Softech Computers Ltd. launched a Certified Business Professional training programme last month with a customer service class.
The CBP is an international business credential programme that was developed by the Florida-based International Business Training Association.
The CBP qualification is endorsed by such organisations as the Future Business Leaders of America and Junior Achievers.
The courses are being conducted in the Cayman Islands in partnership with Advantage Training Solutions Ltd. of Barbados. Softech owner Beverly Banks said the courses are a response to specific needs.
‘In the technical fields, and in the business industry in general, the soft skills are badly needed here’ she said.
The courses are open to both the public and private sector.
The inaugural customer service course was attended by members of the Royal Cayman Islands Police Services, with observers from various organisations, including the Health Services Authority.
A two-day course on Leadership was also conducted last month, with participants from the HSA and Prison Service, and observed by representatives of the Customs Department.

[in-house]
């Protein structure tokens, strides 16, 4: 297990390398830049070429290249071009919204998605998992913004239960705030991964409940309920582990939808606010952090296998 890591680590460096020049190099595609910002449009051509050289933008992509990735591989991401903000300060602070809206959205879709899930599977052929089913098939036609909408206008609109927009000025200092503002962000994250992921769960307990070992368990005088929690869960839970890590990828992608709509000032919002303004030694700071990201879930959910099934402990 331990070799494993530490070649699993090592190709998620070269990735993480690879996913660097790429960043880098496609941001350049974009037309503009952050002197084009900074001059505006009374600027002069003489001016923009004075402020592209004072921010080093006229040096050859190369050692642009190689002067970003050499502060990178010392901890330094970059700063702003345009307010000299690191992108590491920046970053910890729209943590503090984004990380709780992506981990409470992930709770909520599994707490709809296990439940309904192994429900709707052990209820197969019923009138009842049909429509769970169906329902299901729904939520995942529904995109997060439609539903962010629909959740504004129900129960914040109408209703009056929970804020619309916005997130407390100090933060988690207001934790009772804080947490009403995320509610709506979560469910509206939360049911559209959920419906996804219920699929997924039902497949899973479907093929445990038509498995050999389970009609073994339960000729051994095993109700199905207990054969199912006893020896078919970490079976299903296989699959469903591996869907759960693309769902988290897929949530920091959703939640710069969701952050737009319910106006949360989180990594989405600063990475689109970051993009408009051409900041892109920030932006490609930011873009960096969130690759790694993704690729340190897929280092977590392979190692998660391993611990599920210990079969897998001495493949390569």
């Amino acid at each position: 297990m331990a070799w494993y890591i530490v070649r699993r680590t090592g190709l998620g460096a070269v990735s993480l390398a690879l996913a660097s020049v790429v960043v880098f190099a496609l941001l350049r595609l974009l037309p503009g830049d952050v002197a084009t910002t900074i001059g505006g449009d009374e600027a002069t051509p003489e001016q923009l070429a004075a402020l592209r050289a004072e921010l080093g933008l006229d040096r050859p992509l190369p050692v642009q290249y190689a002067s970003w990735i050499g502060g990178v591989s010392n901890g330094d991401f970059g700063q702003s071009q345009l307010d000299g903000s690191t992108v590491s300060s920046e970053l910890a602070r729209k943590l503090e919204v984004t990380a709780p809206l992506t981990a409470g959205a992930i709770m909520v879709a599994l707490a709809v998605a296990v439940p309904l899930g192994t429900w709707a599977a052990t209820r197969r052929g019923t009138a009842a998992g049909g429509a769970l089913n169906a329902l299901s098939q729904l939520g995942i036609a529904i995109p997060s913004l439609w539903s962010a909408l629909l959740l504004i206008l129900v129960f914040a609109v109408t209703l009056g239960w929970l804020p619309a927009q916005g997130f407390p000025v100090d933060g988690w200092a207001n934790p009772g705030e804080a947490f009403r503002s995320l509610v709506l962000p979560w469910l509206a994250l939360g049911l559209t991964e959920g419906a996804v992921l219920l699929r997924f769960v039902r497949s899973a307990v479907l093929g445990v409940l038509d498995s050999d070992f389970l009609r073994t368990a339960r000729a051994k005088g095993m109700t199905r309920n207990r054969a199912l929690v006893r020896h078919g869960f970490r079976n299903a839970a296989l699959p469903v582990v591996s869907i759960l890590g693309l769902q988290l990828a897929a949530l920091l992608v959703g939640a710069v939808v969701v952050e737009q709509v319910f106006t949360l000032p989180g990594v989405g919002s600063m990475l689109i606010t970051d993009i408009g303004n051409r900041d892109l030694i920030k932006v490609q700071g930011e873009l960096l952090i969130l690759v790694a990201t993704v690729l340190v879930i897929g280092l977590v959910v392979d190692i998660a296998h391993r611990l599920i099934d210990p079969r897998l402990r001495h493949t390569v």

The programme courses are delivered by people from the Caribbean, and in the context of what is relevant to business in the Cayman Islands.
Besides customer service and leadership, the CBP programme offers courses in sales, business etiquette and business communication.
Exams must be taken and passed for a person to be accredited with the CBP Professional designation. The examinations are administered by Prometrics Inc. at authorised testing centres globally, of which Softech is one.
People who successfully take all five courses obtain the CBP Executive designation, and are eligible to take the Master-level courses, which include project management, business management, sales and marketing, and technology specialist.
Successful completion of any of Executive-level courses earns a person the designation of CBP Master Executive.
Mrs. Banks said the customer service course received excellent reviews.
One of the things the CSP course teaches about customer service is that it is not just for customers.
‘Customer service must be internal as well as external,’ she said. ‘You can’t give what you don’t have. If you don’t practice good customer service with the personnel within your establishment, you can’t offer it to the people who come to you.’
Assistant Crime Manager Christina Jackson was one of eight executive communications officers with the RCIPS that took the customer service course. She said the course was very beneficial and has already made a difference.
‘I’ve seen some improvement in the staff in the way they deal with people,’ she said.
Others could benefit from the course, Ms Jackson said.
‘I for one feel that after Hurricane Ivan, customer service has gone down,’ she said. ‘I think other organisations could really benefit from the course.’
The BSP programme continues on 24 April with courses on customer service and leadership.